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“See how very much our Father loves us,
for he calls us his children, and that is what we are!
But the people who belong to this world don’t recognize that we are God’s children
because they don’t know him.
1 John 3:1
A King had been prophesied about at the time of David
that would come from the line of David . .
a King who would put to end all of Israel’s troubles . .
but trouble would come calling in more ways than one can imagine.
Though David’s son Solomon built the Temple,
his heart was divided when it came to spiritual matters and in the same way,
the Kingdom would become divided and become the puppet
to emerging and rivaling powers over hundreds of years,
Just think about Jerusalem – the Holy City –
it’s very name means “city of peace” – yet, Jerusalem has been the most embattled
and captured city in all history, having been pillaged, ravished, burned
and destroyed more than 27 times.
While trouble would continue to dominate the landscape of Jewish history,
God would go silent – no more prophets, no word from heaven –
this would describe the final 400 years before the birth of Christ
in an Roman-occupied country.
When angels announced the birth of the Savior,
it was almost like the hope of King David’s assertion
“The Lord hears his people when they call to him for help.
He rescues them from all their troubles.” in Psalm 34 was overrun
by a world filled with violence and ceaseless conflict.
But this Savior didn’t put to bed
all the political and social-economic troubles of His day,
He came to deal with a much more ominous enemy:
death and forever separation from God, the sentence that hung over all humanity.
He proved Himself to be the Savior once and for all by destroying death
and rising on the third day . . only to say things that troubled the hearts
of those who had followed Him like never before.
Jesus spoke of a future where His followers would be hated
on account of His name and nations would rise up against nation
and famines, earthquakes and tragedy would dominate the day,
but nothing was more troubling than these simple words . . “I am going away”.
This would strike fear into the hearts of Jesus’ followers like little else could . .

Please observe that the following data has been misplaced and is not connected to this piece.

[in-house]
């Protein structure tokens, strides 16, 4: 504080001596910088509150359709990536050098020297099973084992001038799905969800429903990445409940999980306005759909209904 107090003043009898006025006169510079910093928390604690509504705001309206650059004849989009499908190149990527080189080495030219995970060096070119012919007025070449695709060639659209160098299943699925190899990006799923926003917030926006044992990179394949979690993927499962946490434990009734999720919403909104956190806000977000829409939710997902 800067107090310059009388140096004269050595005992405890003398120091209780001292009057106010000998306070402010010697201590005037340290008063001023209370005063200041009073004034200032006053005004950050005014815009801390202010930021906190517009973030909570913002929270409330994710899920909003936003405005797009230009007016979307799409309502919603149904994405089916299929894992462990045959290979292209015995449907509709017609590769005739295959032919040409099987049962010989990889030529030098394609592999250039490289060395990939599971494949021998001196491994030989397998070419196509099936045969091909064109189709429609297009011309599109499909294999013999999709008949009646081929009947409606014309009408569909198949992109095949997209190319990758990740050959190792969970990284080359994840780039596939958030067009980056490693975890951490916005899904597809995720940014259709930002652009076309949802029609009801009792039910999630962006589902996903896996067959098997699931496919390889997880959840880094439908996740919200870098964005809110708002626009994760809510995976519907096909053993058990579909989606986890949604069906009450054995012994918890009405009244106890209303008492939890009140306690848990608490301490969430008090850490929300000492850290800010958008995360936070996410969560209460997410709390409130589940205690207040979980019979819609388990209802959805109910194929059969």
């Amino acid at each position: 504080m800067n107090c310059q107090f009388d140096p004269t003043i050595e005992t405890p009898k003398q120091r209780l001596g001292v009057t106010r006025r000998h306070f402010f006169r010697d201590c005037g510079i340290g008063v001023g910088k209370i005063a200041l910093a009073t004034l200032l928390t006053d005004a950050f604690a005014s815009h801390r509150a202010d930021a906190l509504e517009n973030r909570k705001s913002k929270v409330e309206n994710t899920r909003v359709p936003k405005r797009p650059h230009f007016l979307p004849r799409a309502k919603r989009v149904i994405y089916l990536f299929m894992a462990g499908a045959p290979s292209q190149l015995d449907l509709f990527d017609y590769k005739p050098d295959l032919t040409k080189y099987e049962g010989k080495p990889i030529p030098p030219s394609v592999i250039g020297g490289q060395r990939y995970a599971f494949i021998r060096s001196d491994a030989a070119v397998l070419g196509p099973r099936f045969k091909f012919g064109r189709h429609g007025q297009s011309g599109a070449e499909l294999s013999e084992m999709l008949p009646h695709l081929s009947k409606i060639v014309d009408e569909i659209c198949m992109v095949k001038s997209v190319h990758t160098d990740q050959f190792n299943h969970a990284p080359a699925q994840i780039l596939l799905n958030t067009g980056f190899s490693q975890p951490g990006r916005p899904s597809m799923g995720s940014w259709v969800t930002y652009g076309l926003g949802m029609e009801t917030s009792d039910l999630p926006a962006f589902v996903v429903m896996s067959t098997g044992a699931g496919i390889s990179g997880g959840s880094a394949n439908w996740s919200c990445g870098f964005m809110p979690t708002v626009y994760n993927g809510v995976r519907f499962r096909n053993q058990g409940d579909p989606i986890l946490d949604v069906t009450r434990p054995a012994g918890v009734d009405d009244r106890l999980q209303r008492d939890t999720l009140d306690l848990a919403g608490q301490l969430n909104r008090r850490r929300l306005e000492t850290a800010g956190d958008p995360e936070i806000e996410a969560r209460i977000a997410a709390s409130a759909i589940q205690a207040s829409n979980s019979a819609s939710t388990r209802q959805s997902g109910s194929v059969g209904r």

but then came these reassuring words . .
“Don’t let your hearts be troubled.
Trust in God, and trust also in me.
There is more than enough room in my Father’s home.
If this were not so, would I have told you that I am going to prepare a place for you? . .
I will come and get you, so that you will always be with me where I am.” (John 14)
And for good measure . .
“Heaven and earth will pass away,
but my words will never pass away.” (Matthew 24)
Sadly, we are surrounded by a culture, and in many cases a church,
that attempts to squeeze satisfaction in this world that is not there to be had . .
that desire is rehearsed countless times over by sentimental lyrics like,
“Have yourself a merry little Christmas,
let your heart be light, from now on our troubles will be out of sight.”
Maybe this Christmas you are done trying to conjure up a fantasy life
where we create heaven on a very broken earth . . maybe it’s time
to dispense with believing for a miracle under your tree or on 34th Street . .
maybe it’s time to accept an invitation that is better than silver and gold . .
an invitation to be a part of a forever family that goes like this ..
You see, it is about accepting the One whose name is Jesus . .
and coming to terms with this timeless truth . .
receiving is believing.
“Father, I am so thankful today that You fulfill the desires
of those who trust You; You hear our cry and save us. Amen”
How is God encouraging you today?